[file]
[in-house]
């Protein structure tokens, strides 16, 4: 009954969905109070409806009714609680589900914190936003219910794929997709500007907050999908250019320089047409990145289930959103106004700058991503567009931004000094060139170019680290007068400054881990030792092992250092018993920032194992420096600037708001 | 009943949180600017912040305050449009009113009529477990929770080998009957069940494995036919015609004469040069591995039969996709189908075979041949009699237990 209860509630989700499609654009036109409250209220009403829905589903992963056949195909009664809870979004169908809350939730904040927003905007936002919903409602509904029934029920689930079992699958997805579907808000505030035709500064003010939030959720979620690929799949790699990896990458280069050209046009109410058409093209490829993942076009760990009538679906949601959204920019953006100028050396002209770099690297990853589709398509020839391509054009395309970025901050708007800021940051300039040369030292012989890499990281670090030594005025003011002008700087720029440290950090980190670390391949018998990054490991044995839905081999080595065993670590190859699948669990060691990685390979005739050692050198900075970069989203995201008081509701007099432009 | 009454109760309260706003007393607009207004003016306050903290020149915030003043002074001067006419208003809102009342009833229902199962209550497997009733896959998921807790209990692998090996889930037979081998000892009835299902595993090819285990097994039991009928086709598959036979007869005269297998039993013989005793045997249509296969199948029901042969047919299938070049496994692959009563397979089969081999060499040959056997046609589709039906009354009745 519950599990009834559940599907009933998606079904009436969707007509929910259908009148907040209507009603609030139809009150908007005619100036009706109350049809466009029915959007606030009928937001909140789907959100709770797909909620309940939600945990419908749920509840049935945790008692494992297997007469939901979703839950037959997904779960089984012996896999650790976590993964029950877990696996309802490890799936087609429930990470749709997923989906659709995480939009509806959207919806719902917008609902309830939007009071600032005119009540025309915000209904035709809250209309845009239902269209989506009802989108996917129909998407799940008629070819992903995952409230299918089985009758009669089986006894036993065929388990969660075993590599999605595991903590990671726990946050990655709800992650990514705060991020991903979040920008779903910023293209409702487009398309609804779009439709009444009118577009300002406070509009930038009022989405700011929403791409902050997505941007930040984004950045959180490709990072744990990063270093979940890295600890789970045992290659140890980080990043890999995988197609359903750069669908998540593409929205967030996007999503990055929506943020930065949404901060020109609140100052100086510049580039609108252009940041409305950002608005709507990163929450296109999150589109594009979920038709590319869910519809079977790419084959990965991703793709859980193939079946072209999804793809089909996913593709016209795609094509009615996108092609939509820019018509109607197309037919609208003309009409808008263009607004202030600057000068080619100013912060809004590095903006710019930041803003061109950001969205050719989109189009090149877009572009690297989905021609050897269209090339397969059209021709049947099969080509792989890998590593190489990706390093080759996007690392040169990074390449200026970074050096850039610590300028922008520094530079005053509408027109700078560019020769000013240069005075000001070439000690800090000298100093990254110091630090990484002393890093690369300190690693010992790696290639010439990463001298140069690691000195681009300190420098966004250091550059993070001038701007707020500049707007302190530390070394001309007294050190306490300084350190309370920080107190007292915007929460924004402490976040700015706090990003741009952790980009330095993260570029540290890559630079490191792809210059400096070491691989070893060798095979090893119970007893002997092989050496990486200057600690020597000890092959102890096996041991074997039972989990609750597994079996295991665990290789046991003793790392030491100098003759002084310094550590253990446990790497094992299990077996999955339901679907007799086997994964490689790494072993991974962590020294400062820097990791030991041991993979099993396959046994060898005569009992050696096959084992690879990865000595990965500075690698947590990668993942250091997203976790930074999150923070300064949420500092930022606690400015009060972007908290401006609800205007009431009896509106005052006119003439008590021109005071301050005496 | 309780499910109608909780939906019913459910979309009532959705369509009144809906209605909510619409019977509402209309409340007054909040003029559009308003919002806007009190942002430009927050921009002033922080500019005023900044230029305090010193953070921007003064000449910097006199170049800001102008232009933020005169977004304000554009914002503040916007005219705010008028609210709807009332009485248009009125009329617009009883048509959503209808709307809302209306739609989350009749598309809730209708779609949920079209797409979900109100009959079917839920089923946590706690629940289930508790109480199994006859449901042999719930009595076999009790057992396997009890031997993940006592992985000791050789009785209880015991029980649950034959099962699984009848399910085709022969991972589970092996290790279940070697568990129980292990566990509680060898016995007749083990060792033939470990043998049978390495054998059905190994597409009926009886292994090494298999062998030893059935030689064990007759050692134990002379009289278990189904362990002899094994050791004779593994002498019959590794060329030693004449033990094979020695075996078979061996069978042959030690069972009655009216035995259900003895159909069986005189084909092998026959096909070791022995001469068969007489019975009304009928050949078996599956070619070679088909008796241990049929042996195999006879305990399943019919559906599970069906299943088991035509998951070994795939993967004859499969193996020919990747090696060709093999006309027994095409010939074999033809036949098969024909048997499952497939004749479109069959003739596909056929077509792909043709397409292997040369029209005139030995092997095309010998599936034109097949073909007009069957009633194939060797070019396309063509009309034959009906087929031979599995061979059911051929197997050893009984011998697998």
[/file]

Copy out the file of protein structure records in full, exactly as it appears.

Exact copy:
[in-house]
């Protein structure tokens, strides 16, 4: 009954969905109070409806009714609680589900914190936003219910794929997709500007907050999908250019320089047409990145289930959103106004700058991503567009931004000094060139170019680290007068400054881990030792092992250092018993920032194992420096600037708001 | 009943949180600017912040305050449009009113009529477990929770080998009957069940494995036919015609004469040069591995039969996709189908075979041949009699237990 209860509630989700499609654009036109409250209220009403829905589903992963056949195909009664809870979004169908809350939730904040927003905007936002919903409602509904029934029920689930079992699958997805579907808000505030035709500064003010939030959720979620690929799949790699990896990458280069050209046009109410058409093209490829993942076009760990009538679906949601959204920019953006100028050396002209770099690297990853589709398509020839391509054009395309970025901050708007800021940051300039040369030292012989890499990281670090030594005025003011002008700087720029440290950090980190670390391949018998990054490991044995839905081999080595065993670590190859699948669990060691990685390979005739050692050198900075970069989203995201008081509701007099432009 | 009454109760309260706003007393607009207004003016306050903290020149915030003043002074001067006419208003809102009342009833229902199962209550497997009733896959998921807790209990692998090996889930037979081998000892009835299902595993090819285990097994039991009928086709598959036979007869005269297998039993013989005793045997249509296969199948029901042969047919299938070049496994692959009563397979089969081999060499040959056997046609589709039906009354009745 519950599990009834559940599907009933998606079904009436969707007509929910259908009148907040209507009603609030139809009150908007005619100036009706109350049809466009029915959007606030009928937001909140789907959100709770797909909620309940939600945990419908749920509840049935945790008692494992297997007469939901979703839950037959997904779960089984012996896999650790976590993964029950877990696996309802490890799936087609429930990470749709997923989906659709995480939009509806959207919806719902917008609902309830939007009071600032005119009540025309915000209904035709809250209309845009239902269209989506009802989108996917129909998407799940008629070819992903995952409230299918089985009758009669089986006894036993065929388990969660075993590599999605595991903590990671726990946050990655709800992650990514705060991020991903979040920008779903910023293209409702487009398309609804779009439709009444009118577009300002406070509009930038009022989405700011929403791409902050997505941007930040984004950045959180490709990072744990990063270093979940890295600890789970045992290659140890980080990043890999995988197609359903750069669908998540593409929205967030996007999503990055929506943020930065949404901060020109609140100052100086510049580039609108252009940041409305950002608005709507990163929450296109999150589109594009979920038709590319869910519809079977790419084959990965991703793709859980193939079946072209999804793809089909996913593709016209795609094509009615996108092609939509820019018509109607197309037919609208003309009409808008263009607004202030600057000068080619100013912060809004590095903006710019930041803003061109950001969205050719989109189009090149877009572009690297989905021609050897269209090339397969059209021709049947099969080509792989890998590593190489990706390093080759996007690392040169990074390449200026970074050096850039610590300028922008520094530079005053509408027109700078560019020769000013240069005075000001070439000690800090000298100093990254110091630090990484002393890093690369300190690693010992790696290639010439990463001298140069690691000195681009300190420098966004250091550059993070001038701007707020500049707007302190530390070394001309007294050190306490300084350190309370920080107190007292915007929460924004402490976040700015706090990003741009952790980009330095993260570029540290890559630079490191792809210059400096070491691989070893060798095979090893119970007893002997092989050496990486200057600690020597000890092959102890096996041991074997039972989990609750597994079996295991665990290789046991003793790392030491100098003759002084310094550590253990446990790497094992299990077996999955339901679907007799086997994964490689790494072993991974962590020294400062820097990791030991041991993979099993396959046994060898005569009992050696096959084992690879990865000595990965500075690698947590990668993942250091997203976790930074999150923070300064949420500092930022606690400015009060972007908290401006609800205007009431009896509106005052006119003439008590021109005071301050005496 | 309780499910109608909780939906019913459910979309009532959705369509009144809906209605909510619409019977509402209309409340007054909040003029559009308003919002806007009190942002430009927050921009002033922080500019005023900044230029305090010193953070921007003064000449910097006199170049800001102008232009933020005169977004304000554009914002503040916007005219705010008028609210709807009332009485248009009125009329617009009883048509959503209808709307809302209306739609989350009749598309809730209708779609949920079209797409979900109100009959079917839920089923946590706690629940289930508790109480199994006859449901042999719930009595076999009790057992396997009890031997993940006592992985000791050789009785209880015991029980649950034959099962699984009848399910085709022969991972589970092996290790279940070697568990129980292990566990509680060898016995007749083990060792033939470990043998049978390495054998059905190994597409009926009886292994090494298999062998030893059935030689064990007759050692134990002379009289278990189904362990002899094994050791004779593994002498019959590794060329030693004449033990094979020695075996078979061996069978042959030690069972009655009216035995259900003895159909069986005189084909092998026959096909070791022995001469068969007489019975009304009928050949078996599956070619070679088909008796241990049929042996195999006879305990399943019919559906599970069906299943088991035509998951070994795939993967004859499969193996020919990747090696060709093999006309027994095409010939074999033809036949098969024909048997499952497939004749479109069959003739596909056929077509792909043709397409292997040369029209005139030995092997095309010998599936034109097949073909007009069957009633194939060797070019396309063509009309034959009906087929031979599995061979059911051929197997050893009984011998697998």